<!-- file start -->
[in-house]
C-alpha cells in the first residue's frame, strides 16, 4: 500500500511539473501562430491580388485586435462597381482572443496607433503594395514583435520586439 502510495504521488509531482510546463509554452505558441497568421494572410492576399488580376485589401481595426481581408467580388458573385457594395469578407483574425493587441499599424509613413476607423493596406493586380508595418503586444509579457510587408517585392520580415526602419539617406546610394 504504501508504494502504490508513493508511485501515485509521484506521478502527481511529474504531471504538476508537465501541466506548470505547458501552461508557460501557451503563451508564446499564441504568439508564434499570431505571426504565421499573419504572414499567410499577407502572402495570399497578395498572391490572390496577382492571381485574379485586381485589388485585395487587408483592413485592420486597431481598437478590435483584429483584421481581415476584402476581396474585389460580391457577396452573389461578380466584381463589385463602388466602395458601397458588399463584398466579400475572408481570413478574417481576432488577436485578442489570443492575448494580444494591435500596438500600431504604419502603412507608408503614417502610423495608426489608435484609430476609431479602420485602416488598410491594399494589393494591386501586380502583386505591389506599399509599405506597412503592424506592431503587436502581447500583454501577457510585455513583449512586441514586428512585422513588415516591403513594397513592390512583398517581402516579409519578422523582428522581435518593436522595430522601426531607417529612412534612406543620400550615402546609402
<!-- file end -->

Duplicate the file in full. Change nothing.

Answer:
[in-house]
C-alpha cells in the first residue's frame, strides 16, 4: 500500500511539473501562430491580388485586435462597381482572443496607433503594395514583435520586439 502510495504521488509531482510546463509554452505558441497568421494572410492576399488580376485589401481595426481581408467580388458573385457594395469578407483574425493587441499599424509613413476607423493596406493586380508595418503586444509579457510587408517585392520580415526602419539617406546610394 504504501508504494502504490508513493508511485501515485509521484506521478502527481511529474504531471504538476508537465501541466506548470505547458501552461508557460501557451503563451508564446499564441504568439508564434499570431505571426504565421499573419504572414499567410499577407502572402495570399497578395498572391490572390496577382492571381485574379485586381485589388485585395487587408483592413485592420486597431481598437478590435483584429483584421481581415476584402476581396474585389460580391457577396452573389461578380466584381463589385463602388466602395458601397458588399463584398466579400475572408481570413478574417481576432488577436485578442489570443492575448494580444494591435500596438500600431504604419502603412507608408503614417502610423495608426489608435484609430476609431479602420485602416488598410491594399494589393494591386501586380502583386505591389506599399509599405506597412503592424506592431503587436502581447500583454501577457510585455513583449512586441514586428512585422513588415516591403513594397513592390512583398517581402516579409519578422523582428522581435518593436522595430522601426531607417529612412534612406543620400550615402546609402